amended resolution to endorse
Secretary of Defense McNa
mara's proposal to eliminate
compulsory ROTC programs
in land grant colleges.
In the proposed bill before
Congress, McNamara advised
ending ROTC programs in
high schools, and reduction of
the four-year ROTC courses
in most colleges and univer
sities to two years.
Col. Elmer Powell, profes
sor of military science, U.S.
Army and Col. Frank 'Sullivan,
Prof, of Military Science, U.S.
Air Force believe that the
program is aimed at getting
the armed services more of
ficers which we need.
In the new proposal, instead
of going through basic ROTC
students can qualify for ad
vanced courses by going to
summer camp after their
sophomore year, said Col.
Powell.
Under the advanced pro
gram students will have a
chance to go on a scholar
ship program.
Disadvantages Listed
He pointed out that two of
the disadvantages are the
elimination of the opportun
ity for advanced students to
exercise leadership on cam
pus and the question of wheth
er the sophomore can afford
to lose a summer so that he
can qualify.
In a report submitted by
Bill Gunlicks and Steve
Christensen, the present
ROTC program was outlined
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For Army and Air Force
there is a two year basic pro
gram which is compulsory
and a voluntary two year ad
vanced program. Advanced
cadets get 90 cents a day.
There is a summer camp
for advanced cadets between
the junior and senior years.
The basic program is one
hour credit per semester with
the advanced program giving
three hours credit per semes
ter. The Navy has a four year
program which is voluntary.
It is worth three hours credit
per semester and tuition,
books, and lab fees are paid
for by the Navy.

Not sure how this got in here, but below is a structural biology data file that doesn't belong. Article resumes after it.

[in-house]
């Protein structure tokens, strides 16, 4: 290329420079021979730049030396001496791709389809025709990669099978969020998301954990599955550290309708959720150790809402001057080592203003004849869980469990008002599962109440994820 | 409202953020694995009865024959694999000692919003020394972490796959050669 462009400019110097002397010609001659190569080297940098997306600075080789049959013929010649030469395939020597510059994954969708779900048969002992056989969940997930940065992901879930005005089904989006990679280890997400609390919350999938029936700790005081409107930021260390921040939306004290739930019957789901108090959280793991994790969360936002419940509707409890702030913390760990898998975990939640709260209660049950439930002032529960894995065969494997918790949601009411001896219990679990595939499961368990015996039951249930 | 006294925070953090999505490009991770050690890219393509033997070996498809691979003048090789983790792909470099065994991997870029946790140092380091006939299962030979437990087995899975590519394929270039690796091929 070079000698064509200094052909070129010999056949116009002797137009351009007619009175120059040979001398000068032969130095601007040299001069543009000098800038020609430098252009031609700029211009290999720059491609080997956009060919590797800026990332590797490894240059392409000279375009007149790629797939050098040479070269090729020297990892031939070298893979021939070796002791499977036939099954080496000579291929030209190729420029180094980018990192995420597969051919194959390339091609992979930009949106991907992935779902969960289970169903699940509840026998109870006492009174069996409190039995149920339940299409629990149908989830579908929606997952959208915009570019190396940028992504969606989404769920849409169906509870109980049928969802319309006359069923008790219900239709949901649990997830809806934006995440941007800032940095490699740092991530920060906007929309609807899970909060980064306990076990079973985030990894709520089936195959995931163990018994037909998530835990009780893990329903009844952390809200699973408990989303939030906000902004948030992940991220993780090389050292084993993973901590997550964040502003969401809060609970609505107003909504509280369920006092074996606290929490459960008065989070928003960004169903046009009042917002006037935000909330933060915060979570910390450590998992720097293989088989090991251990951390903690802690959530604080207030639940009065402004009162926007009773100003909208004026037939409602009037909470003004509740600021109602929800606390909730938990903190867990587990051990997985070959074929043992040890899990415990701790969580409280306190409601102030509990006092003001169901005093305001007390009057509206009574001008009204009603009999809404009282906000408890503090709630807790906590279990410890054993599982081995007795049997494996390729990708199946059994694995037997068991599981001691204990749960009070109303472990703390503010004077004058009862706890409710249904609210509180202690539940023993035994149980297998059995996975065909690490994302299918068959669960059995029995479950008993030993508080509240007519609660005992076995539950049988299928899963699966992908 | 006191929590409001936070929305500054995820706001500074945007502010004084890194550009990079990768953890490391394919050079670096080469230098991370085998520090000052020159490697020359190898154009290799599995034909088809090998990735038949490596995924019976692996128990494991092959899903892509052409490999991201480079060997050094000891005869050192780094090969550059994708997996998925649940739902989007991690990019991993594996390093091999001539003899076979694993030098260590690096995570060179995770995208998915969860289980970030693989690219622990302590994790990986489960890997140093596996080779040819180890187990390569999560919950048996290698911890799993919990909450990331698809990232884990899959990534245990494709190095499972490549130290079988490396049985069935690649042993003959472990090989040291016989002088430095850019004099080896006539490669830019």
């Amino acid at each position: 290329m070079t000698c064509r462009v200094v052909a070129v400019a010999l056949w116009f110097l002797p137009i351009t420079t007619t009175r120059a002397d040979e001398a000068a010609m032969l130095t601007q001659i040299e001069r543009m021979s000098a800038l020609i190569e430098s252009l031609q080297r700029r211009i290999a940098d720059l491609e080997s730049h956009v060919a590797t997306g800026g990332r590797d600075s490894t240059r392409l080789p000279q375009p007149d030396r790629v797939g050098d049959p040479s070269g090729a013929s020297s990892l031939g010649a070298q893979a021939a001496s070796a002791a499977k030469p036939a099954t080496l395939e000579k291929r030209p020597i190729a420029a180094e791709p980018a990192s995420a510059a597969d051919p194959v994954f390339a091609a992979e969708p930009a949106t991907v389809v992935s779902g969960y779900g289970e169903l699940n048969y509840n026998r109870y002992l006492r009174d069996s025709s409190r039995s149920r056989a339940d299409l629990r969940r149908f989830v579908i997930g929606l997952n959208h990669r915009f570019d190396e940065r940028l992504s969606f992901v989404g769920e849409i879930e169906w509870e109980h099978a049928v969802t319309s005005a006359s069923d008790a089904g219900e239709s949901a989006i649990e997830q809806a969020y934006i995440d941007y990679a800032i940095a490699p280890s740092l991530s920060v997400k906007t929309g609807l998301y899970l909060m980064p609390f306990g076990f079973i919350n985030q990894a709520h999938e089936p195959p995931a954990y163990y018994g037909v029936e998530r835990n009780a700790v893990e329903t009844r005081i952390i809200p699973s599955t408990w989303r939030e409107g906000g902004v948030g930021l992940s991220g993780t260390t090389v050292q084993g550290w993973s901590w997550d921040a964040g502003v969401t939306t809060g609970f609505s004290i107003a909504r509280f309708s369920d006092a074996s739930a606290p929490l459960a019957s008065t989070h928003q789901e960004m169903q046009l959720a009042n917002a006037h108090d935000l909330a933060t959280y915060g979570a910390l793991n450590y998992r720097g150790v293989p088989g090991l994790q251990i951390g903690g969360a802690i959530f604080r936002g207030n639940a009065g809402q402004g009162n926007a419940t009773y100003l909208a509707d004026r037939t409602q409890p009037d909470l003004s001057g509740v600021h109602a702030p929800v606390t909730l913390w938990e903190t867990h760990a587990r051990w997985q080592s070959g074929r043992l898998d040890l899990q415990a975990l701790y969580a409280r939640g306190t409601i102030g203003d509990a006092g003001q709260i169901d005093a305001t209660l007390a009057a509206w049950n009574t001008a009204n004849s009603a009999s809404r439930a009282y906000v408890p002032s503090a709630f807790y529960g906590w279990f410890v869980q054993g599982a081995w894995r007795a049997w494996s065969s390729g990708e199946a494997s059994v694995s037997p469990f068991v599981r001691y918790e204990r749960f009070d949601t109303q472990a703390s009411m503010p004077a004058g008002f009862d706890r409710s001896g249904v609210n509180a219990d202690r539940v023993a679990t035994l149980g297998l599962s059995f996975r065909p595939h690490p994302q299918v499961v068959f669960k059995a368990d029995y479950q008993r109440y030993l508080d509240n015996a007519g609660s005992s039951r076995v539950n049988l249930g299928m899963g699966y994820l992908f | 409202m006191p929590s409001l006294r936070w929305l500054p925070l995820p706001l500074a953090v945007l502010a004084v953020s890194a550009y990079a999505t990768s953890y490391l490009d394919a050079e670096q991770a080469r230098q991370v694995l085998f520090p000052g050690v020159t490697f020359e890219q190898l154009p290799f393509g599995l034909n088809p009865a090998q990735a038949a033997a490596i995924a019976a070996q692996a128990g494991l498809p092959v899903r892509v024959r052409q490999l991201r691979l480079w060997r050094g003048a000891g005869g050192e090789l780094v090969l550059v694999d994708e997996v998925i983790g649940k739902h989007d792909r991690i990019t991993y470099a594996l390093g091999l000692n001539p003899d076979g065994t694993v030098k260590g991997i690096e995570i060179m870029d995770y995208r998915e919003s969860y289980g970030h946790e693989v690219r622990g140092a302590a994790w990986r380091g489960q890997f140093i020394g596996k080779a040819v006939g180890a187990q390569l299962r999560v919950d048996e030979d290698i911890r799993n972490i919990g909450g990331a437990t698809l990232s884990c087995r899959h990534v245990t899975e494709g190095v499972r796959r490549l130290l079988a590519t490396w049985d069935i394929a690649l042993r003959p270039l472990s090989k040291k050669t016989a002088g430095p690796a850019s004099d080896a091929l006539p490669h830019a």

Each cadet also receives
$50 per month for 12 months
for four years. They also
participate in three six-week
summer cruises each sum
mer until commission.
Advantages Listed
The report stated eight
advantages of the proposed
ROTC change:
it will broaden the base
from which to select people
to junior colleges, extensions,
transfers. This will widen
the base by many thousands.
it will return to the col
lege freshmen and sophomore
classroom time.
the ROTC student will
have greater incentive pay
to help reimburse him for the
time he devotes to his mili
tary studies and training per
iods. Summer Training Added
the ROTC student will
have the added advantage of
more summer training.
the advanced course will
give the services more offic
ers than at the present, but
more important, it will give
them top quality.
the money spent to train
and clothe the freshmen and
sophomores could be spent to
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POWELL
give higher pay and scholar
ships to advanced cadets.
better men could be ob
tained through the new pro
gram because the cadet would
have to compete nationally
for the scholarships.
the Military Department
claims a possible saving of
several millions of dollars an
nually under the new pro
gram. The disadvantages of the
new program are that it will
deprive students of minimum
military training, it will
lose cadets that go into the
advanced program because of
the basic program, and ad
vanced cadets will no longer
have training material (bas
ic cadets) with which to
work.
Capt. William Weber, pro
fessor of Military Science,
U.S. Navy, said "Navy ROTC
will remain basically the
same as at present. The new
proposed program will not
affect Navy ROTC."
Members Vote To Support
Unofficial Migration Policy
In other action, Student Council overwhelmingly voted
to support the policy of an unofficial migration for the
1963-64 football season.
Dennie Christie, chairman of the migration committee,
said that transportation and housing would be under the
general supervision of the University if an official migra
tion was announced.
He 'explained that all students attending the game
would be required either te travel by some means under
University sponsorship or get approval to travel another
way.
1
All students would be required to stay in an official
university housing unit under the sanction of the host
school, he continued.
Christie said that the University cannot justify an offi
cial migration as it would contradict its high academic
standards and ideals. He also pointed out that no ether
Big Eight schools have this type of migration.
After much debate, Student Council also postponed in
definitely a proposal by Steve Christensen to advocate the
defeat by the Legislature of a bill to increase the fines
and imprisonment for those violating Nebraska liijuor laws.